Botswana Tourism has spoken up in support of the government’s controversial decision to reverse a ban on elephant hunting, with some speculating that the country’s tourism would suffer as a result of backlash.
The decision to lift the ban imposed in 2014 has in the past week been criticised by conservationists who say it enables archaic and cruel practices.
However, Botswana Tourism’s marketing executive – Eco-Tourism, Dawson Kgosi Ramsden, argued that hunting has long co-existed with conservation efforts in the country.
“Botswana only put a ban on hunting five years ago. Yet we have long been known for luxury (travel) and the conservation-minded nation that we are. We were the first African tribe to proclaim a game reserve in 1963. Before and after that, we were doing boar hunting side by side with photographic safaris,” Ramsden told TTG Asia on the sidelines of ILTM Asia Pacific.
“We are a country the size of France or 1.5 times the size of Japan. Forty per cent of our land is reserved for wildlife management areas or conservation areas, long before any other country had that kind of conservation policy.”
In the five years the ban was in effect, the country saw “huge expansion in wildlife population especially elephants”, which has contributed to human-wildlife conflict, according to Ramsden.
“Elephants are encroaching into human areas. Conservationists are up in arms (over the lifting of our hunting ban) on social media. But what you won’t see on social media is how many people are being killed by elephants in Botswana.”
“We are a sovereign state – we have to make decisions that are best for both commodities and resources, as well as for our people. We can’t have someone in America, who doesn’t have elephants and doesn’t understand wildlife management principles, dictate without offering a viable alternative solution.”
Elephant numbers are going up only in Botswana, he said. The country is surrounded by South Africa, Zambia, Zimbabwe and Namibia. Poaching activities and civil conflicts in these countries have been contributing to the migration of elephants into Botswana.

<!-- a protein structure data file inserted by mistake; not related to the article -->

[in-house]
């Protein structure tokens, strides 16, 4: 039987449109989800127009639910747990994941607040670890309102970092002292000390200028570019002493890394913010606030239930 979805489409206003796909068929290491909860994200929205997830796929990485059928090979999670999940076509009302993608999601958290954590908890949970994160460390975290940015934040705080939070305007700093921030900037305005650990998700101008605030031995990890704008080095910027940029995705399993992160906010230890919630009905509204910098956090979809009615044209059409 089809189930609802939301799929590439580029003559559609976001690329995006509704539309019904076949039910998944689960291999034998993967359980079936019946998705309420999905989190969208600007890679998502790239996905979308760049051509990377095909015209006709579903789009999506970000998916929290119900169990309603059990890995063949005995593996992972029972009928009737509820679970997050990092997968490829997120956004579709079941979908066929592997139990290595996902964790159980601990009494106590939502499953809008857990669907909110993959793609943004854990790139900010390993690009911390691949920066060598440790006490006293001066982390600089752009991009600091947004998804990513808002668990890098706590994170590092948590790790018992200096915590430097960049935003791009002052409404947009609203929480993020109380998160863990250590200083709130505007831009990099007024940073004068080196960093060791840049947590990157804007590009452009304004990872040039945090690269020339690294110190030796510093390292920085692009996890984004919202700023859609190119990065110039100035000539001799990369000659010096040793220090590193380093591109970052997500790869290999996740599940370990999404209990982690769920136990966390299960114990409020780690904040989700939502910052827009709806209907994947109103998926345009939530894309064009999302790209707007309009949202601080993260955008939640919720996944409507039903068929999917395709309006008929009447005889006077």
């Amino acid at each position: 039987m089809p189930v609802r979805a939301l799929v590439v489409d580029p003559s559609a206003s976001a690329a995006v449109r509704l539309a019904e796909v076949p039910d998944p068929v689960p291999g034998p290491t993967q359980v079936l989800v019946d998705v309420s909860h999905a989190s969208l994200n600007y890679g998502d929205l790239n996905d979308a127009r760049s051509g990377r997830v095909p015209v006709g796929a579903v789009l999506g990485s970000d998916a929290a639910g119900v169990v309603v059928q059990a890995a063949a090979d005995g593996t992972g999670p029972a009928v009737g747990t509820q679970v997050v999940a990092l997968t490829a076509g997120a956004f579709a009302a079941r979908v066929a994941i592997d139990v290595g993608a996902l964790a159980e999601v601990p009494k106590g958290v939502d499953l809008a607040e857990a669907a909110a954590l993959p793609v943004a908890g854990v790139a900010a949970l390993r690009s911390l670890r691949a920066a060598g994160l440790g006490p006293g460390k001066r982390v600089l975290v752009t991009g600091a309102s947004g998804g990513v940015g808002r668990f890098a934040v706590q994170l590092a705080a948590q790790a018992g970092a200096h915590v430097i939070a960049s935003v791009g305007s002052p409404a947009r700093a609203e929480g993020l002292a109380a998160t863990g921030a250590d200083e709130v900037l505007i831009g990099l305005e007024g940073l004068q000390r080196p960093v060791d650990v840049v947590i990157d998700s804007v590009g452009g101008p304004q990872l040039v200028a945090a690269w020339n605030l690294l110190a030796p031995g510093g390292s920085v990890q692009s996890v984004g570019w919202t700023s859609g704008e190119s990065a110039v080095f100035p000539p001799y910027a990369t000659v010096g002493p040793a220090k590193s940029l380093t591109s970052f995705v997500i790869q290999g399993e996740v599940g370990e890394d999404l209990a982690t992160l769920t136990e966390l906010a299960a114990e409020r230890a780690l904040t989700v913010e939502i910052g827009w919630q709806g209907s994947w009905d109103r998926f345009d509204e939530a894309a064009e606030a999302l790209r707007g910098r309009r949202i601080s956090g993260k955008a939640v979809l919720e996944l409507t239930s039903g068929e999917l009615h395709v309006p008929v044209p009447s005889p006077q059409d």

Ramsden believes “a large part of the tourism community is behind Botswana” in its decision to allow hunting again. It is not necessarily the trophy hunting niche who are in support, rather “those who have been visiting Botswana and have an understanding of the country’s policies”, according to Ramsden.
The country derives most of its tourism receipts from American and European tourists, but arrivals from Asia, especially India and China, have been slowly growing in recent years.
At India’s Ambe World Travels, demand for wildlife tourism in Africa has been picking up around 10 per cent annually in the past few years, shared Aneesh Jalsi, managing partner.
While some of his clients are trophy hunters, he is unsure if many will choose Botswana even with the ban now lifted. “Visa is an issue… Another consideration is how they can bring the ‘trophy’ home. A lot of them want to ‘showcase’ animals hunted overseas, but it is not easy to transport these.”
Hunting for sport and trophy is an activity familiar to many Indians to this day. Kalsi has had clients who go on 15-day trips to South Africa exclusively to hunt.
On the other hand, he acknowledged that “a lot of clients find (trophy hunting) to be unethical”.
Tim Wang of Taiwan’s Tristar Travel does not expect the controversial decision to affect his clients’ desire to visit the country. The agency has in recent years been responding to new demands and challenges by offering more destinations farther afield, including Antarctica, Kenya and other African destinations.
In Taiwan – which has seen its fair share of debates surrounding hunting, conservation and politics – many are already sensitised to the different sides of the dilemma.
Wang said the increasing number of clients choosing Botswana are hence unlikely to be swayed by the reversal of the hunting ban. They simply want to experience the highlights, that is to “see the animals and witness wildlife migration.”